Thursday, October 8, 2015

Google Looking To Make Mobile Web Faster

Google has created a way to make the mobile web faster. The company announced a technical preview for a system called Accelerated Mobile Pages (AMP). It is designed to fight many of the factors slowing down your mobile web pages. Google has teamed up with a bunch of publishers for the system, such as The Washington Post, Vox Media (The Verge's parent company), The Guardian, and Buzzfeed.

The system is available on a public GitHub repository, having a more commonly held code and smarter caching system. If the system is working, you should have lighter, faster loading mobile pages on things like smartphones and tablets. Google's head of News, Richard Gingras said, "We're here because we love the web and we feel the web can be better than it is. We can make the web great again."

Although the system is still in technical preview, the announcement comes with a ton of major programs for offsite content hosting. In May, Facebook released Instant Articles that allowed publishers to push content directly to Facebook with the results of faster loading times and simpler advertising. Apple has done something similar with Apple News, which they announced at WWDC in June. With this new availability of ad-blocking applications in iOS 9 has allowed you to bypass a lot of tracking systems that slow down your internet completely. This is making publishers look for a way to shrink mobile pages.


With all these systems out, it's putting a lot of pressure on Google, which relies tremendously on web advertising and is being threatened by the migration to closed systems. Gingras spoke about the power of the web but never said that Google's future depends on an open internet.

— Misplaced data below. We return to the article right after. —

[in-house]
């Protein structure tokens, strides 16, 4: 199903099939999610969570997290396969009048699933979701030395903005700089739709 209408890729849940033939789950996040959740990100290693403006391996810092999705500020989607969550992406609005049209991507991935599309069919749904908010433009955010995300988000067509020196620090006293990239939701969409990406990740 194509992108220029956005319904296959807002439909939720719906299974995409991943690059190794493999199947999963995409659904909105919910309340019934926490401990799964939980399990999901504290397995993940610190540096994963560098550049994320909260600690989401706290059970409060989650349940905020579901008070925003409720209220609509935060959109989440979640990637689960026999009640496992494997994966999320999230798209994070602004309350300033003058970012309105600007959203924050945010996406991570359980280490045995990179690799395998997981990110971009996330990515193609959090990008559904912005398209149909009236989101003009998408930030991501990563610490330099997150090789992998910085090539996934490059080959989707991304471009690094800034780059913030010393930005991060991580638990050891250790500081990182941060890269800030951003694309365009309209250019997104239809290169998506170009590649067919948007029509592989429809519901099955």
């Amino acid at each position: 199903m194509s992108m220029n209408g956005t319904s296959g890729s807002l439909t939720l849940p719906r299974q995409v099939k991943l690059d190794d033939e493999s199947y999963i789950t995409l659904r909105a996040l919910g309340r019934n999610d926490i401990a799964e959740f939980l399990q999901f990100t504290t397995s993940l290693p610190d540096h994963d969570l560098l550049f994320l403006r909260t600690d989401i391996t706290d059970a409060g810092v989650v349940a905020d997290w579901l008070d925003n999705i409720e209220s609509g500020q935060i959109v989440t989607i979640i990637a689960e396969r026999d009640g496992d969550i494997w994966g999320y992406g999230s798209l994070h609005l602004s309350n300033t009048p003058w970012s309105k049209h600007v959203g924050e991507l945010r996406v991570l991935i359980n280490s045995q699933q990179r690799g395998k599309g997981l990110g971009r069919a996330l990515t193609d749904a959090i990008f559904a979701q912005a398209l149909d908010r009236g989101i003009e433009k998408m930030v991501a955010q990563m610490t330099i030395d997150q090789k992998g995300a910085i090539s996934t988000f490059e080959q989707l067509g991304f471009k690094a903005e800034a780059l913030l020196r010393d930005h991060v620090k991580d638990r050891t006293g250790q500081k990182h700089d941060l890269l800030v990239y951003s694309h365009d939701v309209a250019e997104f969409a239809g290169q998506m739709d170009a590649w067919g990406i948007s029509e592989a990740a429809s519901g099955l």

Google's Accelerated Mobile Pages system is more open than the systems from Apple and Facebook. The core of the system is an open-source GitHub repository, which allows companies to adapt or change when needed. Individual libraries or systems can also adapt individually, becoming more of a toolkit than a self-contained portal.

Google and its partners will still use non-trivial power in its advertising and tracking within the system. The system still allows for third-party caching, Google's hosting network means most of AMP content will likely be hosted on the company's servers. The system is likely to restore concern on the increasing balkanization of internet platforms. Google will represent an open, web-integrated alternative for more controlled platforms within Facebook and Apple.

Content originally published here
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